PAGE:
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Visual effects are the bane of Hollywood movies and jobs in the industry are starting to disappear to more distant locations. As global competitors creep up on Hollywood's expensive salaries, studios want to maximize their investments and save money. So how bad is it in the visual effects industry if you're considering a career?
If you want to see the names driving Hollywood's growth, you have to stay for the movie's credits. The very end of the credits. After the actors and electricians — sometimes even after the people who serve the tacos on set — come the visual-effects artists. These are the people who make superheroes fly and cities fall into the ocean, and the effects-reliant films they work on, like Avatar and the Harry Potter franchise, are Hollywood's biggest moneymakers.
Their place in the credits says something about visual effects (VFX) artists' place in the Hollywood pecking order. Ironically, just as they are peaking in creativity and propelling box-office hits, VFX companies are facing a crisis years in the making. Thanks to fierce global competition, the hangover from Hollywood labor unrest and a lack of negotiating power with studios, many VFX firms are closing up shop or outsourcing to stay afloat.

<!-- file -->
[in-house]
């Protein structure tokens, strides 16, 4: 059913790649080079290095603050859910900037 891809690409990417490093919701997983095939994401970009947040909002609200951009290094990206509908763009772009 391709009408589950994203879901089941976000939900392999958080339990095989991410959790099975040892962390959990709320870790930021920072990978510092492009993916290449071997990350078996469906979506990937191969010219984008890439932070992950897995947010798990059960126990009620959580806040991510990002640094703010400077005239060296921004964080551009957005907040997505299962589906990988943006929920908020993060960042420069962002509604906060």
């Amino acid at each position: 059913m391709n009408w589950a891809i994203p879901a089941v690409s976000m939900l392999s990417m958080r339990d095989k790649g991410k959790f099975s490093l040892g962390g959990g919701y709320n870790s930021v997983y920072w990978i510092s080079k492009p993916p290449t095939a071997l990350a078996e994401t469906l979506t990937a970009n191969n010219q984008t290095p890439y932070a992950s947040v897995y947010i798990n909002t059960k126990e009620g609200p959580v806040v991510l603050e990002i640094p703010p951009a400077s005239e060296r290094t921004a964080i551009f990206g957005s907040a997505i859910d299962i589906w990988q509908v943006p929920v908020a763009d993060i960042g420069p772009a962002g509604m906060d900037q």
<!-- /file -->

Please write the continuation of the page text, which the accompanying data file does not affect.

Learning to understand visual effects and how they are applied in the movies is always interesting. Summer movies are ripe with effects shots galore. For James Mangold's Knight & Day, vfx supervisor Eric Durst oversaw more than 700 effects shots to help tell the story of a secret agent and his unwilling partner pursued around the world. We delve into the digital Running of the Bulls work by Rhythm & Hues and the European train effects by Weta Digital.
Director Paul Greengrass, whose frenetic filmmaking style has been popularized by the successful Bourne franchise, revs it up for the Green Zone, a political thriller starring Matt Damon about the futile search for WMD during the chaotic early days of the Iraq War.
Once again, Greengrass chose Double Negative to make it all look convincing with his own version of "shock and awe" (LipSync Post was also a contributor).
Indeed, since shooting in Iraq was obviously out of the question, the London-based studio was tasked with doing the next best thing: making it look exactly like Bagdad in 2003 by shooting in Morocco. This was ideal for all the urban scenes, back street houses and maze-like passages. In fact, in addition to meticulous research, some of the cast members were actually serving soldiers who had toured the real thing and the filmmakers were greatly reassured by how authentic these soldiers found the locations.